A proposal to ease restrictions on "big-box" superstores in the city of Sacramento moved forward Tuesday and is now headed for what will likely be a politically charged debate before the City Council.
In a split decision, the council's Law and Legislation Committee voted to move a proposed repeal of the city's big-box ordinance to the full City Council. The committee voted to make no recommendation on the proposal, although city development officials have recommended easing the restrictions.
Councilmen Jay Schenirer and Allen Warren voted in support of forwarding the plan to the council for an August debate. Councilmen Steve Cohn and Darrell Fong opposed the motion, seeking to delay the matter until a similar law proposed at the Capitol is resolved.
Building-industry advocates have long sought to overturn an ordinance passed by the City Council in 2006 that requires complicated economic impact studies and wage analyses for proposed superstores larger than 90,000 square feet with more than 10 percent of space dedicated to groceries. Those advocates describe the ordinance as a de facto ban, noting that no superstores have been built within the city limits since the regulation was adopted.
In a staff report presented to the Law and Legislation Committee, city development officials said the restrictions are "ineffective because they place Sacramento at a competitive disadvantage with surrounding jurisdictions."
"The unintended consequence of the ordinance has been to push superstores to neighboring jurisdictions resulting in a leakage of sales tax revenue," officials wrote in the report. Staff members cited three Walmarts that have opened just outside city limits since June 2009.
The proposed change has upset influential labor leaders, who have been at odds with retail giant Wal-Mart for years over the wages and benefits it pays to its nonunion workforce. Competition from Wal-Mart and other nonunion stores also has been putting pressure on union grocers such as Safeway and Raley's.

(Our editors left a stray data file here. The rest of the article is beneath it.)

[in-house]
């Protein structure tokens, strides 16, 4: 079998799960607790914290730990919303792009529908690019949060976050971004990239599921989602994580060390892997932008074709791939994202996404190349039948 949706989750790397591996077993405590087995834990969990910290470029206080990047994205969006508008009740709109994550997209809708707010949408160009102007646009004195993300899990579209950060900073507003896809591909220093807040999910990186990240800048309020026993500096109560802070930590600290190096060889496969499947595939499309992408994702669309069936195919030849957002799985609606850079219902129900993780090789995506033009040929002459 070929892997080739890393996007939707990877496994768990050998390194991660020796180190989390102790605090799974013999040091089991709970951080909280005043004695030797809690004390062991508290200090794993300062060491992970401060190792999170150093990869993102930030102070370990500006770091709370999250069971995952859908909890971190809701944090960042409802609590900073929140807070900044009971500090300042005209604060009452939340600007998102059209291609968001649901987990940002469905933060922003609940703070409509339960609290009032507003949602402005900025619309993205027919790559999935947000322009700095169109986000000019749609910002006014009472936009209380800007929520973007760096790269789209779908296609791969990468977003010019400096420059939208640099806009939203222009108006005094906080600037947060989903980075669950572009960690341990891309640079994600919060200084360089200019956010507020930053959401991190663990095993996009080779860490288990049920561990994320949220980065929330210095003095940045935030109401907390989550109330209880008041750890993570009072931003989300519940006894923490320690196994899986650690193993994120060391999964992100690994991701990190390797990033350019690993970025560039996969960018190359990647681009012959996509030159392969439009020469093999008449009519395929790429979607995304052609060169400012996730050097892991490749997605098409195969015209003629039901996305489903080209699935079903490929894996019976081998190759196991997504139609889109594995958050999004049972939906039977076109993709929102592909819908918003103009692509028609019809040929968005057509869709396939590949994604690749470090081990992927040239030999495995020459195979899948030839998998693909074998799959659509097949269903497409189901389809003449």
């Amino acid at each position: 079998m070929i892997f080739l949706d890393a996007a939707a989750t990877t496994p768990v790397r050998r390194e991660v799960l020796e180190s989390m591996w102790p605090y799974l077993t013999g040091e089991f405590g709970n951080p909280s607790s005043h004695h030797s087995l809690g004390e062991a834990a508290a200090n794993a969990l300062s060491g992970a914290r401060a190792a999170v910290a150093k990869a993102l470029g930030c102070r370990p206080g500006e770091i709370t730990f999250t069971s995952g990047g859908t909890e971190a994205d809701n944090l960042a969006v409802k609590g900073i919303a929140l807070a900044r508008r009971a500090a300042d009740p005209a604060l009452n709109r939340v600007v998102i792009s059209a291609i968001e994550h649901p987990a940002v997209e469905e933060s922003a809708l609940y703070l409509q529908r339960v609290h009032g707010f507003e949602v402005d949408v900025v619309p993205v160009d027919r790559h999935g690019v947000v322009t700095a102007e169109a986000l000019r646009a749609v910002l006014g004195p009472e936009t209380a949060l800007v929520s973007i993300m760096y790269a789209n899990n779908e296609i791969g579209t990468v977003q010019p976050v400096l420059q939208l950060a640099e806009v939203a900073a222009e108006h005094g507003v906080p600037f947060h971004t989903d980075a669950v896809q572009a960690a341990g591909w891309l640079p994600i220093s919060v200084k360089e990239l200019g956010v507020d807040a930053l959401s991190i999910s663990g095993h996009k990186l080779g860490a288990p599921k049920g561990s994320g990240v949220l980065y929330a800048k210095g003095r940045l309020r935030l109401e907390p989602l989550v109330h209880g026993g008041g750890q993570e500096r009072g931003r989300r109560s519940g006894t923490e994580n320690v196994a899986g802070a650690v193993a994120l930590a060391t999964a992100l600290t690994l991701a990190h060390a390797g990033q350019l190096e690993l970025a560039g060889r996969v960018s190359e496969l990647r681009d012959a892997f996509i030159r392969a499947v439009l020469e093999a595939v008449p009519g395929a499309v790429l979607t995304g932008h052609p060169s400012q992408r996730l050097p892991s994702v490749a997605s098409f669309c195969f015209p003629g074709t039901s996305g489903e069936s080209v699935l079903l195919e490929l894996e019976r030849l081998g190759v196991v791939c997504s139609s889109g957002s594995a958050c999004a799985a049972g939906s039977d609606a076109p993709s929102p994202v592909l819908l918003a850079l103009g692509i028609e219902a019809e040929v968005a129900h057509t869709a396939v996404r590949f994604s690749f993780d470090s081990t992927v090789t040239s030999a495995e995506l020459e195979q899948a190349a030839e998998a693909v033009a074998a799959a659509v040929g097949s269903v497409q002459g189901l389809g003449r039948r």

Wal-Mart spokeswoman Delia Garcia said the chain has no plans to build additional stores in Sacramento.
Leaders of unions representing food workers and other labor groups asked the Law and Legislation Committee to delay taking action on the ordinance until the future of the proposed state law is decided.
Assembly Bill 667 by Assemblyman Roger Hernández, D-West Covina, would require economic impact studies for big-box stores proposed in former redevelopment zones and enterprise zones, or for projects receiving more than $100,000 in public subsidies. Gov. Jerry Brown vetoed a similar bill in 2011.
James Araby, executive director of the Western States Council of the United Food and Commercial Workers, said the city risked having "to redo a lot" if the state law is passed after the local big-box ordinance is repealed. He also voiced support for economic impact studies of big-box stores, asking, "Why would cities want to take away tools of analysis?"
Fong and Cohn agreed that the council vote should be delayed, but their motion was denied.
"I would like to not make a habit of waiting on the state for anything," Schenirer said, who added he expects the city to oppose AB 667.
Even if the ordinance is repealed, proposed big-box stores would still need conditional use permits issued by the planning commission.
"By repealing this ordinance, you make it so the city has the opportunity to look at these projects on a case-by-case process," said Joshua Wood, executive director of Region Builders, a building industry advocacy group.
Region Builders was joined in supporting the proposed changes by business groups, including the Sacramento Metro Chamber of Commerce.
Even as the new ordinance was explored at City Hall in recent months, some council members sought to distance themselves from the volatile issue by refusing to comment publicly on the changes. Schenirer acknowledged the sensitive nature of the debate Tuesday.
"This will be a political decision in some ways by the council," he said.